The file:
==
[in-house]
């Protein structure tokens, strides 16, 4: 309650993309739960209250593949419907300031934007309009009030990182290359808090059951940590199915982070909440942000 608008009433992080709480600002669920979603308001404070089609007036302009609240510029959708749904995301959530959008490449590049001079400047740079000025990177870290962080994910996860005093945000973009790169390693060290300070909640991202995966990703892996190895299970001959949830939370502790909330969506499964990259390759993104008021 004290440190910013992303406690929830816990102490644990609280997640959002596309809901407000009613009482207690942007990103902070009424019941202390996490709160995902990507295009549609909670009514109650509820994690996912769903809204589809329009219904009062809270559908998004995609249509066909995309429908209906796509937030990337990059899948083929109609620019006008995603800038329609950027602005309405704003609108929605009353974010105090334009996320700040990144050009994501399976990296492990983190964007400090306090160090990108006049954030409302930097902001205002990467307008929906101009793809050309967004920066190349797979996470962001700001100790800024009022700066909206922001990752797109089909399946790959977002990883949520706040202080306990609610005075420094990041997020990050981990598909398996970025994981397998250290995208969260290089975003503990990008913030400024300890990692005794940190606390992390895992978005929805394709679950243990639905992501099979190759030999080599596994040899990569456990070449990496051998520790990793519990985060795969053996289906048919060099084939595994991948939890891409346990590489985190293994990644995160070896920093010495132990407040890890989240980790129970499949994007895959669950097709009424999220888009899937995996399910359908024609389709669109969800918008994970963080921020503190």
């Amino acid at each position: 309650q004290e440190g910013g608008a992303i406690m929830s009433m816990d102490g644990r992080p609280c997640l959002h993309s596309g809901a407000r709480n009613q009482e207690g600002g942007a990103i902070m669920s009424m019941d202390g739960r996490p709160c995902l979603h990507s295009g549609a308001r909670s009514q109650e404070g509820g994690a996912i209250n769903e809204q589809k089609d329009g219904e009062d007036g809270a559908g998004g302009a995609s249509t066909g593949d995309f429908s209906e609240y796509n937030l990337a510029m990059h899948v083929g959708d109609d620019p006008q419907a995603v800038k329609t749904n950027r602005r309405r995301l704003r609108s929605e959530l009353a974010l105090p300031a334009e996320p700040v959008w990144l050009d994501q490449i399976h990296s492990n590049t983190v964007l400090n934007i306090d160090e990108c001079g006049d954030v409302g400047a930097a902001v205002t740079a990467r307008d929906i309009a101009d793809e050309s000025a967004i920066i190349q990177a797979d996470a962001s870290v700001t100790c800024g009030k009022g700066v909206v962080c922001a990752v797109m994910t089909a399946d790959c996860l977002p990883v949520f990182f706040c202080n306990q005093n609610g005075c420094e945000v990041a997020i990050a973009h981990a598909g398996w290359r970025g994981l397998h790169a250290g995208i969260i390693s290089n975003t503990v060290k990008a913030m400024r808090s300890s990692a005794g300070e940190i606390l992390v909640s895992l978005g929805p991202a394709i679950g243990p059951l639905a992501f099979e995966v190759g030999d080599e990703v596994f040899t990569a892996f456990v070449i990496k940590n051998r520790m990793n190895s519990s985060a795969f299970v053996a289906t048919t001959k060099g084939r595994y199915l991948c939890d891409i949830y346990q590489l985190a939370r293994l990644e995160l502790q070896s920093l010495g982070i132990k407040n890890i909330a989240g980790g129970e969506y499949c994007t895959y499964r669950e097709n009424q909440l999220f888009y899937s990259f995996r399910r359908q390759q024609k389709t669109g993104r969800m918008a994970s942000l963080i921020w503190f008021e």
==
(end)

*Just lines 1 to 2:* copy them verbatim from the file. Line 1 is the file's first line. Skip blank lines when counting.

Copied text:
[in-house]
């Protein structure tokens, strides 16, 4: 309650993309739960209250593949419907300031934007309009009030990182290359808090059951940590199915982070909440942000 608008009433992080709480600002669920979603308001404070089609007036302009609240510029959708749904995301959530959008490449590049001079400047740079000025990177870290962080994910996860005093945000973009790169390693060290300070909640991202995966990703892996190895299970001959949830939370502790909330969506499964990259390759993104008021 004290440190910013992303406690929830816990102490644990609280997640959002596309809901407000009613009482207690942007990103902070009424019941202390996490709160995902990507295009549609909670009514109650509820994690996912769903809204589809329009219904009062809270559908998004995609249509066909995309429908209906796509937030990337990059899948083929109609620019006008995603800038329609950027602005309405704003609108929605009353974010105090334009996320700040990144050009994501399976990296492990983190964007400090306090160090990108006049954030409302930097902001205002990467307008929906101009793809050309967004920066190349797979996470962001700001100790800024009022700066909206922001990752797109089909399946790959977002990883949520706040202080306990609610005075420094990041997020990050981990598909398996970025994981397998250290995208969260290089975003503990990008913030400024300890990692005794940190606390992390895992978005929805394709679950243990639905992501099979190759030999080599596994040899990569456990070449990496051998520790990793519990985060795969053996289906048919060099084939595994991948939890891409346990590489985190293994990644995160070896920093010495132990407040890890989240980790129970499949994007895959669950097709009424999220888009899937995996399910359908024609389709669109969800918008994970963080921020503190």